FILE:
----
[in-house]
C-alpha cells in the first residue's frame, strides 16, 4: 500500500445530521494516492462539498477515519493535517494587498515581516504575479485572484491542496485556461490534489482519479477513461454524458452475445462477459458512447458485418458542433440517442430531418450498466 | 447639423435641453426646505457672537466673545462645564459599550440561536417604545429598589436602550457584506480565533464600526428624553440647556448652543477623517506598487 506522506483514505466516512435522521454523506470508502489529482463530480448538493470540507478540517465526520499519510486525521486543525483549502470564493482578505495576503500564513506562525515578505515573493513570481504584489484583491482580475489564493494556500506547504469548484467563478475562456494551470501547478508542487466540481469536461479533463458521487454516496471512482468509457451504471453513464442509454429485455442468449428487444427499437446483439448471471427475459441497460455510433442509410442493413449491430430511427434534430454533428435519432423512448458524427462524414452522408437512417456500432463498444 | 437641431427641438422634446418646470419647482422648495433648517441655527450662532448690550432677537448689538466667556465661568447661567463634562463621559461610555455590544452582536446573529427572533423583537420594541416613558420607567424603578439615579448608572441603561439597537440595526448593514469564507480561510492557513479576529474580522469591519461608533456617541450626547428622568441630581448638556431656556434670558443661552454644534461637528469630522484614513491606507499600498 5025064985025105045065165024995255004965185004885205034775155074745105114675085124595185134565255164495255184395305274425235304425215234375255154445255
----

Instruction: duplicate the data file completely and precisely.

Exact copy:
[in-house]
C-alpha cells in the first residue's frame, strides 16, 4: 500500500445530521494516492462539498477515519493535517494587498515581516504575479485572484491542496485556461490534489482519479477513461454524458452475445462477459458512447458485418458542433440517442430531418450498466 | 447639423435641453426646505457672537466673545462645564459599550440561536417604545429598589436602550457584506480565533464600526428624553440647556448652543477623517506598487 506522506483514505466516512435522521454523506470508502489529482463530480448538493470540507478540517465526520499519510486525521486543525483549502470564493482578505495576503500564513506562525515578505515573493513570481504584489484583491482580475489564493494556500506547504469548484467563478475562456494551470501547478508542487466540481469536461479533463458521487454516496471512482468509457451504471453513464442509454429485455442468449428487444427499437446483439448471471427475459441497460455510433442509410442493413449491430430511427434534430454533428435519432423512448458524427462524414452522408437512417456500432463498444 | 437641431427641438422634446418646470419647482422648495433648517441655527450662532448690550432677537448689538466667556465661568447661567463634562463621559461610555455590544452582536446573529427572533423583537420594541416613558420607567424603578439615579448608572441603561439597537440595526448593514469564507480561510492557513479576529474580522469591519461608533456617541450626547428622568441630581448638556431656556434670558443661552454644534461637528469630522484614513491606507499600498 5025064985025105045065165024995255004965185004885205034775155074745105114675085124595185134565255164495255184395305274425235304425215234375255154445255